Yep, could well be.
The IPCC's summary of part of its 2007 report (p.5) states that "eleven of the last twelve years (1995 -2006) rank among the 12 warmest years in the instrumental record of global surface temperature (since 1850)."
"The linear warming trend over the last 50 years (0.13 [0.10 to 0.16]°C per decade) is nearly twice that for thelast 100 years."
Look into the future NOW here...
Effects of global warming - polar ice and glaciers
Since 1900 global glacier surface area has decreased by half and glacial retreat is occurring on every continent.
The effects include landslides, glacial lake overflow and flash floods as regular, seasonal patterns of snowfall and some melting are destroyed.
Less glacier meltwater in summer means the drying up of rivers and streams, needed for drinking water, irrigation and many other processes. Just imagine the effects from an accelerated melting of Himalayan glaciers. The Ganges and other major rivers are the lifeblood for the huge populations of India, China and other parts of Asia.
After the initial floods there will be no more meltwater...
The icesheets of Greenland and the West Antarctic are also melting at rapid rates. Since 99% of ice resides in polar regions, these huge amounts of fresh water will have noticeable impacts, contributing to rising ocean levels and disruption of the Gulfstream mechanism. Fisheries will be affected, including of wild salmon, trout and ocean fish, as many rely on the cold water for breeding and food.
Effects of global warming - water availability
Reduced rainfall, droughts, and vanishing glaciers will severely reduce the availability of drinking water.
Human health will suffer as a result of climate change. The 2003 European heat wave killed some 30,000 people. But warmer winters may reduce deaths from cold weather.
Some infectious, vector-borne diseases will spread as malaria already has. There are many other
health effects too
including effects of food shortages.
Effects of global warming - further global warming
Melting glaciers and permafrost may be at a stage where there is no turning back. As they contribute their fresh water to the oceans and as methane gas is released these events will further accelerate global warming. This is called the positive feedback effect.
It is a scenario climate scientists have feared since first identifying "tipping points" - delicate thresholds where a slight rise in the Earth's temperature can cause a dramatic change in the environment that itself triggers a far greater increase in global temperatures.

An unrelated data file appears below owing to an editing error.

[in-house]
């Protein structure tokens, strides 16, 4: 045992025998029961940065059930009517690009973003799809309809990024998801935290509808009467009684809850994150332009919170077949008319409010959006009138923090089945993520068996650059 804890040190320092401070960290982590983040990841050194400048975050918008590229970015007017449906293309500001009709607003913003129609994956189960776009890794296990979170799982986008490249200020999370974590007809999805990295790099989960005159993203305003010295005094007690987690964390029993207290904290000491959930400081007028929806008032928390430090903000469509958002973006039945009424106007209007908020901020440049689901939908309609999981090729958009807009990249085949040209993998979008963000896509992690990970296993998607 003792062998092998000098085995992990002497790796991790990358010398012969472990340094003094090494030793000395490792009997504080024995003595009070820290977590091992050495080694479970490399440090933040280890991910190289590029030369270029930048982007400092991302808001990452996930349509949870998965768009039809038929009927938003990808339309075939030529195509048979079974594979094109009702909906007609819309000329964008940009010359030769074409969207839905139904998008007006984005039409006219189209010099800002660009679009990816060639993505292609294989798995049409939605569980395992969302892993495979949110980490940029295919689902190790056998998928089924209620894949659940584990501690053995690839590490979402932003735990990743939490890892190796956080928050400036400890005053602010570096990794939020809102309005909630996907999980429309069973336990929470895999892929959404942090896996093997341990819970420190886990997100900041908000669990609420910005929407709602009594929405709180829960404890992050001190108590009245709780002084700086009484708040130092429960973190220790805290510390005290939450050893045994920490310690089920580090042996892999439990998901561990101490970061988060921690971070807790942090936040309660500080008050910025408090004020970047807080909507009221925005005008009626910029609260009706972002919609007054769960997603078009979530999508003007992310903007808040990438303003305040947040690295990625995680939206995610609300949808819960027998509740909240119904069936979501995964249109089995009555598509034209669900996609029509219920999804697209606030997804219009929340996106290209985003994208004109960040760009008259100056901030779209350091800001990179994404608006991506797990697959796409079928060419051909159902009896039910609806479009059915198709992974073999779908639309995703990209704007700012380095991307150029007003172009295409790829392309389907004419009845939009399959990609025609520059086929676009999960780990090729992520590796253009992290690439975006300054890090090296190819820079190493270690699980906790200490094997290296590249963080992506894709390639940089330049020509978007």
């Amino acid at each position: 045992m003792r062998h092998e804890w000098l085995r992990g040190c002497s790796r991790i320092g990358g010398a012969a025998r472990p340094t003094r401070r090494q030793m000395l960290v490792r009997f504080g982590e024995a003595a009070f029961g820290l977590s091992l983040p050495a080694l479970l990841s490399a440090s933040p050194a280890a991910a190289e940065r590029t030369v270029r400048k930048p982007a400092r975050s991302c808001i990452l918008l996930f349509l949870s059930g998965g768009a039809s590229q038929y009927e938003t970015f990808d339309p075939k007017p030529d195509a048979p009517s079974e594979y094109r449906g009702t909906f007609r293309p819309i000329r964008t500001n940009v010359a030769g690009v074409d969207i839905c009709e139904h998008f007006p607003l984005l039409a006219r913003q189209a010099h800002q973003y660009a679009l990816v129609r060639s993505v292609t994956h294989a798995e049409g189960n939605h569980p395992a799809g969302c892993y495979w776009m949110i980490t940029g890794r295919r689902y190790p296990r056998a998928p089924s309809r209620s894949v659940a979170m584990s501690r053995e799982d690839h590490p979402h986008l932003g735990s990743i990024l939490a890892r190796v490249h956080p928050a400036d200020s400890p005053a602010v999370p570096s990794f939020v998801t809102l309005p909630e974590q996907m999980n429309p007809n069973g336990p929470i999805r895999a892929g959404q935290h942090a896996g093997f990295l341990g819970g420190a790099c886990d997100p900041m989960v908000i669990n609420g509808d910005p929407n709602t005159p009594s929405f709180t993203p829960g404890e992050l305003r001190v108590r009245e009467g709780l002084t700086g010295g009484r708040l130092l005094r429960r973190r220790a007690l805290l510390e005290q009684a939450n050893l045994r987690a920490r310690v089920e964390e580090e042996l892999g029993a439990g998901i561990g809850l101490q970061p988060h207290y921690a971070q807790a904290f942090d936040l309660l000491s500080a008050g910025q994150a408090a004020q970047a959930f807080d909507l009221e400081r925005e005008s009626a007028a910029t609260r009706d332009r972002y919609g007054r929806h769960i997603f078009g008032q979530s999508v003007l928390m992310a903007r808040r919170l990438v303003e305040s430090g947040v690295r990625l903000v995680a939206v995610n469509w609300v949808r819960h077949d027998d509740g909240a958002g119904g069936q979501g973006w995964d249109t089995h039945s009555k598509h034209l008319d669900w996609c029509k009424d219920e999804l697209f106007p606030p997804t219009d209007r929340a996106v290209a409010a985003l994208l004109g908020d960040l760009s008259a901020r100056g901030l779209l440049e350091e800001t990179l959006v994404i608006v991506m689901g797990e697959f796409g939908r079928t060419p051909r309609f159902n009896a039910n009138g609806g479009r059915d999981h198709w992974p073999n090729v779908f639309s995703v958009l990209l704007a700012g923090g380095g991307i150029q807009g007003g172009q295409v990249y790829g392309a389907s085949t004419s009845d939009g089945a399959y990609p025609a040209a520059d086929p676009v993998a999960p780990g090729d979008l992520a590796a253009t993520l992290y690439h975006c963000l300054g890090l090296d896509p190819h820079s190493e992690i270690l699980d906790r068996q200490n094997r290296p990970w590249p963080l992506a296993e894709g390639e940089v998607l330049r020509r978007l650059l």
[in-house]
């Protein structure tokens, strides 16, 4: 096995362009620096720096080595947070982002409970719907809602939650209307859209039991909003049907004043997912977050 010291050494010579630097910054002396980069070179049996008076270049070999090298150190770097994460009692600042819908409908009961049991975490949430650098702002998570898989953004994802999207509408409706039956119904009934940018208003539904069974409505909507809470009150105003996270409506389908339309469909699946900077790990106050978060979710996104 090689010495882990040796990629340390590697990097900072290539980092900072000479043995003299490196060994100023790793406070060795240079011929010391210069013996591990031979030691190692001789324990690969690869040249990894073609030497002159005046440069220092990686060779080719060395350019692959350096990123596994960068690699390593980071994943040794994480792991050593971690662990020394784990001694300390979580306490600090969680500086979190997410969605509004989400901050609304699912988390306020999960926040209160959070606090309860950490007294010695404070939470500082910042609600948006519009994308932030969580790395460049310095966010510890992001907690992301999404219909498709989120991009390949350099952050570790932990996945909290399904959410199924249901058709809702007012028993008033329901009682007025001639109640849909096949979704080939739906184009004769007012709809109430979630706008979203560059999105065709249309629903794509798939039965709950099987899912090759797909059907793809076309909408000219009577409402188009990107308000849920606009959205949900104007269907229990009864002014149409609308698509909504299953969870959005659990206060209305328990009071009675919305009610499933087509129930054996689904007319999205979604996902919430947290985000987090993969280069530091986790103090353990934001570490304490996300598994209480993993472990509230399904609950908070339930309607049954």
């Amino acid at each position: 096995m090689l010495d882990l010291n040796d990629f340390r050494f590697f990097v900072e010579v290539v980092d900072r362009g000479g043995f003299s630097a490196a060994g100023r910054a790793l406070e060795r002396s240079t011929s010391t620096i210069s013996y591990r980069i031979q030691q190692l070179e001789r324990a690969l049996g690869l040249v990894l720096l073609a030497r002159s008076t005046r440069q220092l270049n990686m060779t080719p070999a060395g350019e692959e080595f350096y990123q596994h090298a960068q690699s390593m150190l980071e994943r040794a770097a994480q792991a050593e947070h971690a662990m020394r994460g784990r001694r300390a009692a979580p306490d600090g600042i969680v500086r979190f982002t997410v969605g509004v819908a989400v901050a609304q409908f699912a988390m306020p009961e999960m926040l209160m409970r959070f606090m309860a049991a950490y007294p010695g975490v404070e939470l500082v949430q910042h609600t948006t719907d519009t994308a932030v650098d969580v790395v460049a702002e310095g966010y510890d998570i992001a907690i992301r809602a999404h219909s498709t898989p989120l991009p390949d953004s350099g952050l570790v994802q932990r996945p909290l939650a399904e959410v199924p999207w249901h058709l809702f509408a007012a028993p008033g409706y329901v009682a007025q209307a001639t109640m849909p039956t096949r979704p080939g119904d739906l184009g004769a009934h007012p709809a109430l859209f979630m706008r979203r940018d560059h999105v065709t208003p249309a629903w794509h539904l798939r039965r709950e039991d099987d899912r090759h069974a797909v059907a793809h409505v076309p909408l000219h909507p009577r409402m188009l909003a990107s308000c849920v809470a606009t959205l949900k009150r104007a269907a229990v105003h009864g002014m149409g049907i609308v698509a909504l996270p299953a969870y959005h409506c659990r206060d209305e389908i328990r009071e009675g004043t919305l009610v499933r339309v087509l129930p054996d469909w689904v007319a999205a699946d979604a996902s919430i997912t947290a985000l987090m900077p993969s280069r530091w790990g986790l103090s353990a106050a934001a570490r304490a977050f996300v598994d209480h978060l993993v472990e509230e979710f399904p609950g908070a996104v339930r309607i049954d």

Huge deposits of methane are trapped in ice crystals under the oceans. If these would be released the atmosphere would experience sudden and significant further warming.
Effects of global warming – war and conflict
Dwindling resources will increase competition between nations in order to survive.
The US Pentagon, not known for its Green credentials, warned of global conflict in a leaked secret report, in 2004. It predicts nuclear war and conflicts over water, energy and food resources on a scale that eclipses its concerns over international terrorism. If that’s the most conservative assessment we’re in real trouble…
Mass migration of environmental refugees, up to 150 million of them by 2050, will also increase risks of violent conflicts.
Obviously among alternate energy sources that of our genuine care and goodwill towards others and our environments is crucial.
Effects of global warming - economic effects
The insurance industry is already facing increased costs from global warming. By 1992 this industry knew that since 1960 economic losses from disasters worldwide had grown three-fold and insured losses four-fold. One study suggests that of these about 35–40% are related to climate change. In 2001 the UN estimated the cost of increased disasters due to global warming at more than US$300 Billion per year by 2050.
Effects of global warming include a wide range, not all strictly bad in themselves. There will be economic opportunities among the losses. Both are hard to quantify.
And part of estimating economic costs depends on what is regarded to have a monetary value, and how much. For example, can we cost extinct species, and loss of human life as easily as we can cost land and agricultural crop losses?
Of course the alternate energy sector is already booming in terms of activity and investment. But so is oil, being more deserving of its "black gold" tag as it defies traditional economic wisdom that price determines demand. Oil demand is still growing including its environmental cost.
Perhaps oil running out is a far greater economic threat than global warming is in itself, but that’s another story.
As northern permafrost melts it may be possible to open shipping lanes thus far blocked between Europe and Asia. This would shorten the existing trade route by 9000km and this may present economic opportunities.